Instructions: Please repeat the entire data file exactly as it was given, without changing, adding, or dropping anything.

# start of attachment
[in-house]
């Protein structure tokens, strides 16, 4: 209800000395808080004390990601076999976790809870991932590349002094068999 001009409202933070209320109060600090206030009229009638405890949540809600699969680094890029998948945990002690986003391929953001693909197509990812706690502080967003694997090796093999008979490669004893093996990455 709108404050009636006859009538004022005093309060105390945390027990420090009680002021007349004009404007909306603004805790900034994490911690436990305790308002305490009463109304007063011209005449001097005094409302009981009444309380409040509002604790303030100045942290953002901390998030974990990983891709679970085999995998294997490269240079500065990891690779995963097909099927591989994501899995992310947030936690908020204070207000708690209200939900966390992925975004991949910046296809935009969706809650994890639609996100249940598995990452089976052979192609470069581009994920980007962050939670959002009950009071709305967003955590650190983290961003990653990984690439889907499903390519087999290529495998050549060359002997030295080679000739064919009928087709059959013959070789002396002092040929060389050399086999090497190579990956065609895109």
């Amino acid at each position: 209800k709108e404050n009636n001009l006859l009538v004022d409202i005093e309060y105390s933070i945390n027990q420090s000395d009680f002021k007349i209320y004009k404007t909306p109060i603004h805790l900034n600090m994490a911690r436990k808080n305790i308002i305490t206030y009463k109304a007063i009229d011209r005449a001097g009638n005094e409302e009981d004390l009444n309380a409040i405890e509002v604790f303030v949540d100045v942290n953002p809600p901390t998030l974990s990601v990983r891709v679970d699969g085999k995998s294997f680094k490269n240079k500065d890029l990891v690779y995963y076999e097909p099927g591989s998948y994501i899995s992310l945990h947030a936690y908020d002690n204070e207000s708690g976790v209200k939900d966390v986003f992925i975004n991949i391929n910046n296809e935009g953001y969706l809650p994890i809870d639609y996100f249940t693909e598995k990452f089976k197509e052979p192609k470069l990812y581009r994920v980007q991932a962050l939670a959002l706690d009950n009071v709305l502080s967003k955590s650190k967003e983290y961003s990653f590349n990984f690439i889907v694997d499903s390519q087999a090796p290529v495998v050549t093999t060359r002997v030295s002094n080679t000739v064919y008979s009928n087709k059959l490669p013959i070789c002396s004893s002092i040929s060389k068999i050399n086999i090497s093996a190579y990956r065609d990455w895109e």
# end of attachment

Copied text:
[in-house]
């Protein structure tokens, strides 16, 4: 209800000395808080004390990601076999976790809870991932590349002094068999 001009409202933070209320109060600090206030009229009638405890949540809600699969680094890029998948945990002690986003391929953001693909197509990812706690502080967003694997090796093999008979490669004893093996990455 709108404050009636006859009538004022005093309060105390945390027990420090009680002021007349004009404007909306603004805790900034994490911690436990305790308002305490009463109304007063011209005449001097005094409302009981009444309380409040509002604790303030100045942290953002901390998030974990990983891709679970085999995998294997490269240079500065990891690779995963097909099927591989994501899995992310947030936690908020204070207000708690209200939900966390992925975004991949910046296809935009969706809650994890639609996100249940598995990452089976052979192609470069581009994920980007962050939670959002009950009071709305967003955590650190983290961003990653990984690439889907499903390519087999290529495998050549060359002997030295080679000739064919009928087709059959013959070789002396002092040929060389050399086999090497190579990956065609895109």
């Amino acid at each position: 209800k709108e404050n009636n001009l006859l009538v004022d409202i005093e309060y105390s933070i945390n027990q420090s000395d009680f002021k007349i209320y004009k404007t909306p109060i603004h805790l900034n600090m994490a911690r436990k808080n305790i308002i305490t206030y009463k109304a007063i009229d011209r005449a001097g009638n005094e409302e009981d004390l009444n309380a409040i405890e509002v604790f303030v949540d100045v942290n953002p809600p901390t998030l974990s990601v990983r891709v679970d699969g085999k995998s294997f680094k490269n240079k500065d890029l990891v690779y995963y076999e097909p099927g591989s998948y994501i899995s992310l945990h947030a936690y908020d002690n204070e207000s708690g976790v209200k939900d966390v986003f992925i975004n991949i391929n910046n296809e935009g953001y969706l809650p994890i809870d639609y996100f249940t693909e598995k990452f089976k197509e052979p192609k470069l990812y581009r994920v980007q991932a962050l939670a959002l706690d009950n009071v709305l502080s967003k955590s650190k967003e983290y961003s990653f590349n990984f690439i889907v694997d499903s390519q087999a090796p290529v495998v050549t093999t060359r002997v030295s002094n080679t000739v064919y008979s009928n087709k059959l490669p013959i070789c002396s004893s002092i040929s060389k068999i050399n086999i090497s093996a190579y990956r065609d990455w895109e």